Road Warrior

Strategies for handling tighter margins in agriculture

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The roller coaster of economics on farm and ranch businesses continues. The highs are higher and the lows are lower. The other day during a webcast with ag lenders in Canada, a young agricultural lender asked, “With tighter margins anticipated in the future, where should producers focus their energy to maintain viability of their operations?”  While there is no one strategy to fit all, the following is some advice that can be applied regardless of the business cycle or business enterprise.

Before you roll your eyes because you have heard this before, good records that “talk” to the business and managers are critical. On the webcast, I told the story of a lender who required audited financial statements from the agricultural business. This requirement is great; however, if the producer does not use these records in the management of the business, these great financials lose their value very quickly.

One question that can be asked to ascertain the level of record use in decision-making is, “Do you know your cost of production?” If you have a blank stare despite the fancy records, you have failed one of the tests of business sustainability in tight times. However, you fail in the positive part of the cycle as well because the worst decisions are made during the best of times when people who own and manage a business become complacent and do not track cost and margins, not only for the whole business, but for each enterprise as well.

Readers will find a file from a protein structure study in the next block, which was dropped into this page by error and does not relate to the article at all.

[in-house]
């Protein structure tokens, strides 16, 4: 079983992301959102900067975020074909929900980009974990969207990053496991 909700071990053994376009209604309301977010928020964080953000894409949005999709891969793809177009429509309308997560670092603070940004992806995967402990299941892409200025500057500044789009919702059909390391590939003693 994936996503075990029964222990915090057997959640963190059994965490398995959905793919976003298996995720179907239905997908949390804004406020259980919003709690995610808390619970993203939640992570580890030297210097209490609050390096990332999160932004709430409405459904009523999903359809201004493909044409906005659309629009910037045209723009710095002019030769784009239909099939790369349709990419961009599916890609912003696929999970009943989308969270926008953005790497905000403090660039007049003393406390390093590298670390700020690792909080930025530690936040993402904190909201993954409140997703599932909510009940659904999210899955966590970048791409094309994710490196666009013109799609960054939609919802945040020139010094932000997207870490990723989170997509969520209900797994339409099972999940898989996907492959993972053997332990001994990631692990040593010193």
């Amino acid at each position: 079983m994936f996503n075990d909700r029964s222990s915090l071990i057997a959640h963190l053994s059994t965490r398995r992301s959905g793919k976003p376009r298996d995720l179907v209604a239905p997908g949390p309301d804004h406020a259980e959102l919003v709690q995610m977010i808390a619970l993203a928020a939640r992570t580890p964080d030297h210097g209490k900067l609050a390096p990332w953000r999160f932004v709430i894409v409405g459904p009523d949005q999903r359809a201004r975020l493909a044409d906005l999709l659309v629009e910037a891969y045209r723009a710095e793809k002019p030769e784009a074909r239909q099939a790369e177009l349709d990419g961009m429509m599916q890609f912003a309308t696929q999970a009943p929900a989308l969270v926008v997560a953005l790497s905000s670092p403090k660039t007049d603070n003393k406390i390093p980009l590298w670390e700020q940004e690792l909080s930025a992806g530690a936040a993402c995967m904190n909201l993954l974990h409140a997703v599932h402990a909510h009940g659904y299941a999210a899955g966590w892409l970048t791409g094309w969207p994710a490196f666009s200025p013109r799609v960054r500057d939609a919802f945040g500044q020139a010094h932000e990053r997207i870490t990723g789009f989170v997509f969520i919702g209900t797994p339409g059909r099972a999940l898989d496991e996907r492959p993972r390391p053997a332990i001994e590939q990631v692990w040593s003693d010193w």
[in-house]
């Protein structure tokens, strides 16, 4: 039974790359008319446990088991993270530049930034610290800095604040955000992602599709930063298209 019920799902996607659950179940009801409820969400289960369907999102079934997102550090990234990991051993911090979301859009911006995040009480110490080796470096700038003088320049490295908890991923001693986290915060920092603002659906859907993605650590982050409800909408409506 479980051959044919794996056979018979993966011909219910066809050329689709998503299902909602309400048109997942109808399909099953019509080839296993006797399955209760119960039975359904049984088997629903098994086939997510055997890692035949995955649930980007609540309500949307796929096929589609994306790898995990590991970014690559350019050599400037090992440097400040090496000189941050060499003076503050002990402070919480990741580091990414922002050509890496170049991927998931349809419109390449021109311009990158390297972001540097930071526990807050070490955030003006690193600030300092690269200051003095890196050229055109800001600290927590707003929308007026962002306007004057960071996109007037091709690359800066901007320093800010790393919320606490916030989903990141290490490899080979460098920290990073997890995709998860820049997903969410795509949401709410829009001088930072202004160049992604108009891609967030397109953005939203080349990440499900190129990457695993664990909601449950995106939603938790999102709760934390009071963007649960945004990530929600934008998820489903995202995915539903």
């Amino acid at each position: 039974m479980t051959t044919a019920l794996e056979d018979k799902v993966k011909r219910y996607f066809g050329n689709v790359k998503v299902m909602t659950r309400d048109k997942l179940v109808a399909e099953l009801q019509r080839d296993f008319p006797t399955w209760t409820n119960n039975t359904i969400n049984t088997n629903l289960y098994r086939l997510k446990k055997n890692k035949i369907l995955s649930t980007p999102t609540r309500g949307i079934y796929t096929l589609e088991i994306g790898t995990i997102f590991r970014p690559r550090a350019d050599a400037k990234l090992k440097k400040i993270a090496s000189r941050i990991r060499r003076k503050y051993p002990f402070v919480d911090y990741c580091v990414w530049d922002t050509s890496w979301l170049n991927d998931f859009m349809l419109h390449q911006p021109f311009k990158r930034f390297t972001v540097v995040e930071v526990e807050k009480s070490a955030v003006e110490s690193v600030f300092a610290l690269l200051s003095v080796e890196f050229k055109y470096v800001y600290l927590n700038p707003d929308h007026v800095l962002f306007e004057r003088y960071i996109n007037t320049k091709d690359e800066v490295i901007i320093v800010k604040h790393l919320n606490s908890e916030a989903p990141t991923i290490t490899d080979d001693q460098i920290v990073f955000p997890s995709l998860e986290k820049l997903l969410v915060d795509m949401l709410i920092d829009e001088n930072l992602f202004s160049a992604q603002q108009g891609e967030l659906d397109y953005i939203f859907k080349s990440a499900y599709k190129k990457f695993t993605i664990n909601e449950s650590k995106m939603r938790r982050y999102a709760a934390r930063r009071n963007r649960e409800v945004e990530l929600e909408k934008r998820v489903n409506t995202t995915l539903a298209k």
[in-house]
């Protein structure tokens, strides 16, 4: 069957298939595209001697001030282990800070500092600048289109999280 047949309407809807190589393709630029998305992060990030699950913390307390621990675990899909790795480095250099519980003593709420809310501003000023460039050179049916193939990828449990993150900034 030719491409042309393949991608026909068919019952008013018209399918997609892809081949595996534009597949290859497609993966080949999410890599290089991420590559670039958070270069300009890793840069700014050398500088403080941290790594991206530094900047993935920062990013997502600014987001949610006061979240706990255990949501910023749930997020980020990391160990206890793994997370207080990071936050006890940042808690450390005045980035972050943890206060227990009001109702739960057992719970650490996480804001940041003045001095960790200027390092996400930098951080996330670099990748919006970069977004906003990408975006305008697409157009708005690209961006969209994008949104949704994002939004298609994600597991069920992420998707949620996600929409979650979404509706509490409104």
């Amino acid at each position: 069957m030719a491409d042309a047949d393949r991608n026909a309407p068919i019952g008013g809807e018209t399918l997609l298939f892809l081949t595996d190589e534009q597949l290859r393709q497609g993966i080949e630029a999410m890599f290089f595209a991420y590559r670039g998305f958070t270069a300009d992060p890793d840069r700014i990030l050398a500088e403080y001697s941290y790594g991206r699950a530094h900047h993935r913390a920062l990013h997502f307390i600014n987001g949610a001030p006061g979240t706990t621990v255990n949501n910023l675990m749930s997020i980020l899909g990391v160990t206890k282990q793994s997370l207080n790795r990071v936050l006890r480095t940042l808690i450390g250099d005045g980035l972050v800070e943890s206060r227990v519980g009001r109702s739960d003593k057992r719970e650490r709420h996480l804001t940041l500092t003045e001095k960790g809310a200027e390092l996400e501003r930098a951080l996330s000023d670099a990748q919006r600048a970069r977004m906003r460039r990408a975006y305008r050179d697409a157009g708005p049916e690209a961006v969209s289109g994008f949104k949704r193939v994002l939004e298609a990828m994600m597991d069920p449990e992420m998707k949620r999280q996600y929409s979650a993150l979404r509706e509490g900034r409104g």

Another tool is variance analysis. Develop cash budgets and then compare actual results to projected results. This strategy assists in maintaining control of operational, marketing, and financial practices. Those quick adjustments on-the-fly can be the difference between positive and negative bottom line profitability.

Finally, conducting sensitivity analysis, i.e. different cost, price, and production scenarios, with a marketing and risk management plan can be a management strategy to maintain a business and keep it within the boundaries of sustainability and success.  While this is not an all-inclusive list, it does provide some food for thought on operating and managing your business in a tighter margin environment.

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Dave Kohl is an ag economist specializing in business management and ag finance. He can be reached at sullylab@vt.edu.

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